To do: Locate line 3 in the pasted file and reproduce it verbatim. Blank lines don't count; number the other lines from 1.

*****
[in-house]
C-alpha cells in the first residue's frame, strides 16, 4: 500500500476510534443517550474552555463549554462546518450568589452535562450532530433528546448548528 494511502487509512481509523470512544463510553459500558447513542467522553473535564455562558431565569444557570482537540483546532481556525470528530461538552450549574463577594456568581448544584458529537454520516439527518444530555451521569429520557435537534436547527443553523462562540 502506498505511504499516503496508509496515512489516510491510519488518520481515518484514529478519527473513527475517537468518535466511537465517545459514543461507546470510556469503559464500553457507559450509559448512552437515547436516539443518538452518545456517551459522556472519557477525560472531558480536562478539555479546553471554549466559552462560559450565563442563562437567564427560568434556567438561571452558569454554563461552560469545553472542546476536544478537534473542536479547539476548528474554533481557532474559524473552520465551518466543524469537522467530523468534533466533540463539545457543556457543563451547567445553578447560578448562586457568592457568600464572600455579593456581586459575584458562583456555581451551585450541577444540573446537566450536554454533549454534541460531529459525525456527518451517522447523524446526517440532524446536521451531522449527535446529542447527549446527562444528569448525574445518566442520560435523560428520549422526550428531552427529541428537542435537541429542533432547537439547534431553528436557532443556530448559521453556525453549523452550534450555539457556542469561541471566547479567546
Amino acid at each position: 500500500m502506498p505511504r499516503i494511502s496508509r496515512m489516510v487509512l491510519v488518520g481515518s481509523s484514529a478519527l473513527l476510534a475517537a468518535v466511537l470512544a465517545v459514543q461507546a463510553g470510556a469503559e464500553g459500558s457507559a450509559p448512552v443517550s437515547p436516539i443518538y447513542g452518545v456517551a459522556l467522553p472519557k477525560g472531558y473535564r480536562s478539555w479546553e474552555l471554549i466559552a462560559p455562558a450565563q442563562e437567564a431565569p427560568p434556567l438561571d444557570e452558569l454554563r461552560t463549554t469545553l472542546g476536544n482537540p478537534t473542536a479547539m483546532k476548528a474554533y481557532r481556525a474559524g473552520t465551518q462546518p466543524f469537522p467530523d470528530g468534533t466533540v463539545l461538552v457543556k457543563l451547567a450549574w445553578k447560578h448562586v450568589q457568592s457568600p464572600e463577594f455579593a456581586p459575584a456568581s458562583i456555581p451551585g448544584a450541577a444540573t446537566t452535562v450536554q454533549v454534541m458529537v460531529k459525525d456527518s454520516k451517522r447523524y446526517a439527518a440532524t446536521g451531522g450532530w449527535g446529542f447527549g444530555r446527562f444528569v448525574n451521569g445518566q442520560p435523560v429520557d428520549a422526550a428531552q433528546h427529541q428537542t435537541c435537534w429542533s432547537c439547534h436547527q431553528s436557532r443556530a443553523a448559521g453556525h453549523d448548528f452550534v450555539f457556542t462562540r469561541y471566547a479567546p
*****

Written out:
Amino acid at each position: 500500500m502506498p505511504r499516503i494511502s496508509r496515512m489516510v487509512l491510519v488518520g481515518s481509523s484514529a478519527l473513527l476510534a475517537a468518535v466511537l470512544a465517545v459514543q461507546a463510553g470510556a469503559e464500553g459500558s457507559a450509559p448512552v443517550s437515547p436516539i443518538y447513542g452518545v456517551a459522556l467522553p472519557k477525560g472531558y473535564r480536562s478539555w479546553e474552555l471554549i466559552a462560559p455562558a450565563q442563562e437567564a431565569p427560568p434556567l438561571d444557570e452558569l454554563r461552560t463549554t469545553l472542546g476536544n482537540p478537534t473542536a479547539m483546532k476548528a474554533y481557532r481556525a474559524g473552520t465551518q462546518p466543524f469537522p467530523d470528530g468534533t466533540v463539545l461538552v457543556k457543563l451547567a450549574w445553578k447560578h448562586v450568589q457568592s457568600p464572600e463577594f455579593a456581586p459575584a456568581s458562583i456555581p451551585g448544584a450541577a444540573t446537566t452535562v450536554q454533549v454534541m458529537v460531529k459525525d456527518s454520516k451517522r447523524y446526517a439527518a440532524t446536521g451531522g450532530w449527535g446529542f447527549g444530555r446527562f444528569v448525574n451521569g445518566q442520560p435523560v429520557d428520549a422526550a428531552q433528546h427529541q428537542t435537541c435537534w429542533s432547537c439547534h436547527q431553528s436557532r443556530a443553523a448559521g453556525h453549523d448548528f452550534v450555539f457556542t462562540r469561541y471566547a479567546p